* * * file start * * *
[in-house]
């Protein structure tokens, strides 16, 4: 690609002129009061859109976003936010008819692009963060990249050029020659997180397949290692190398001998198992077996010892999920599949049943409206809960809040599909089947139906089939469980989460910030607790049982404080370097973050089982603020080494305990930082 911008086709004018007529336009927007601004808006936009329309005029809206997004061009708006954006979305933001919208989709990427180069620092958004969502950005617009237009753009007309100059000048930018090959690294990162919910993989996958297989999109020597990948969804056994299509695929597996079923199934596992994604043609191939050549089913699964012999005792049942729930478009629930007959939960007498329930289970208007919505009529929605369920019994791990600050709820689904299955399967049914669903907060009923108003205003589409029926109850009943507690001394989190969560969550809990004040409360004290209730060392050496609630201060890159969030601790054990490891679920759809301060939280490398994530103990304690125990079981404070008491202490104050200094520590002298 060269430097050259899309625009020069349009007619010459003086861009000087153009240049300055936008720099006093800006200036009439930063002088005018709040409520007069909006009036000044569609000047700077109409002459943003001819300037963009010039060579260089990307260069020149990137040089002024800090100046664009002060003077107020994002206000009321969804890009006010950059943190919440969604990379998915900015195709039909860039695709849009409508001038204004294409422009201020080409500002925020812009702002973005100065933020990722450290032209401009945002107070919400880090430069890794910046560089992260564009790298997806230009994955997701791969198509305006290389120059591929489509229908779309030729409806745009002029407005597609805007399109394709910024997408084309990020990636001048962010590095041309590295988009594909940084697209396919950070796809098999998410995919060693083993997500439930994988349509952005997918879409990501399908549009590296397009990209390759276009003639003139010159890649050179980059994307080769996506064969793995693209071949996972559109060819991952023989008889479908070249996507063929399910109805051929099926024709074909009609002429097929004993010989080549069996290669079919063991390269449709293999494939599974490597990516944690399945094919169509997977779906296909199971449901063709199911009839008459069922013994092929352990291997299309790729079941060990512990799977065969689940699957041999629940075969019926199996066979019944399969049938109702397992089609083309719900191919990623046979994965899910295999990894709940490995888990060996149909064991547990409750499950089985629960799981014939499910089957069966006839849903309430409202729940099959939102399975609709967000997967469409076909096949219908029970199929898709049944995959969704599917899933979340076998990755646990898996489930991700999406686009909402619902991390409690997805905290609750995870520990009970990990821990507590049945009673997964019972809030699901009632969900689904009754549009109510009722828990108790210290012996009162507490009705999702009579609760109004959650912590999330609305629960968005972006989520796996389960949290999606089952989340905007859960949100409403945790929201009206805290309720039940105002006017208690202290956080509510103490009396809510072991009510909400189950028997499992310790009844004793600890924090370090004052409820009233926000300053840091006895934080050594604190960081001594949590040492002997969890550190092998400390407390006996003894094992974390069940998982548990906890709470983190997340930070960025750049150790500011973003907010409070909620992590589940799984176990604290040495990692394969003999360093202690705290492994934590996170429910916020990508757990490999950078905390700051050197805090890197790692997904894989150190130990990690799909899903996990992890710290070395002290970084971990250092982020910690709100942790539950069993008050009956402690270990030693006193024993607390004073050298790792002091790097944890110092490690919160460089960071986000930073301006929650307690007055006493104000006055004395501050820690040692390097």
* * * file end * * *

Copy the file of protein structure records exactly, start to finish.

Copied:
[in-house]
């Protein structure tokens, strides 16, 4: 690609002129009061859109976003936010008819692009963060990249050029020659997180397949290692190398001998198992077996010892999920599949049943409206809960809040599909089947139906089939469980989460910030607790049982404080370097973050089982603020080494305990930082 911008086709004018007529336009927007601004808006936009329309005029809206997004061009708006954006979305933001919208989709990427180069620092958004969502950005617009237009753009007309100059000048930018090959690294990162919910993989996958297989999109020597990948969804056994299509695929597996079923199934596992994604043609191939050549089913699964012999005792049942729930478009629930007959939960007498329930289970208007919505009529929605369920019994791990600050709820689904299955399967049914669903907060009923108003205003589409029926109850009943507690001394989190969560969550809990004040409360004290209730060392050496609630201060890159969030601790054990490891679920759809301060939280490398994530103990304690125990079981404070008491202490104050200094520590002298 060269430097050259899309625009020069349009007619010459003086861009000087153009240049300055936008720099006093800006200036009439930063002088005018709040409520007069909006009036000044569609000047700077109409002459943003001819300037963009010039060579260089990307260069020149990137040089002024800090100046664009002060003077107020994002206000009321969804890009006010950059943190919440969604990379998915900015195709039909860039695709849009409508001038204004294409422009201020080409500002925020812009702002973005100065933020990722450290032209401009945002107070919400880090430069890794910046560089992260564009790298997806230009994955997701791969198509305006290389120059591929489509229908779309030729409806745009002029407005597609805007399109394709910024997408084309990020990636001048962010590095041309590295988009594909940084697209396919950070796809098999998410995919060693083993997500439930994988349509952005997918879409990501399908549009590296397009990209390759276009003639003139010159890649050179980059994307080769996506064969793995693209071949996972559109060819991952023989008889479908070249996507063929399910109805051929099926024709074909009609002429097929004993010989080549069996290669079919063991390269449709293999494939599974490597990516944690399945094919169509997977779906296909199971449901063709199911009839008459069922013994092929352990291997299309790729079941060990512990799977065969689940699957041999629940075969019926199996066979019944399969049938109702397992089609083309719900191919990623046979994965899910295999990894709940490995888990060996149909064991547990409750499950089985629960799981014939499910089957069966006839849903309430409202729940099959939102399975609709967000997967469409076909096949219908029970199929898709049944995959969704599917899933979340076998990755646990898996489930991700999406686009909402619902991390409690997805905290609750995870520990009970990990821990507590049945009673997964019972809030699901009632969900689904009754549009109510009722828990108790210290012996009162507490009705999702009579609760109004959650912590999330609305629960968005972006989520796996389960949290999606089952989340905007859960949100409403945790929201009206805290309720039940105002006017208690202290956080509510103490009396809510072991009510909400189950028997499992310790009844004793600890924090370090004052409820009233926000300053840091006895934080050594604190960081001594949590040492002997969890550190092998400390407390006996003894094992974390069940998982548990906890709470983190997340930070960025750049150790500011973003907010409070909620992590589940799984176990604290040495990692394969003999360093202690705290492994934590996170429910916020990508757990490999950078905390700051050197805090890197790692997904894989150190130990990690799909899903996990992890710290070395002290970084971990250092982020910690709100942790539950069993008050009956402690270990030693006193024993607390004073050298790792002091790097944890110092490690919160460089960071986000930073301006929650307690007055006493104000006055004395501050820690040692390097």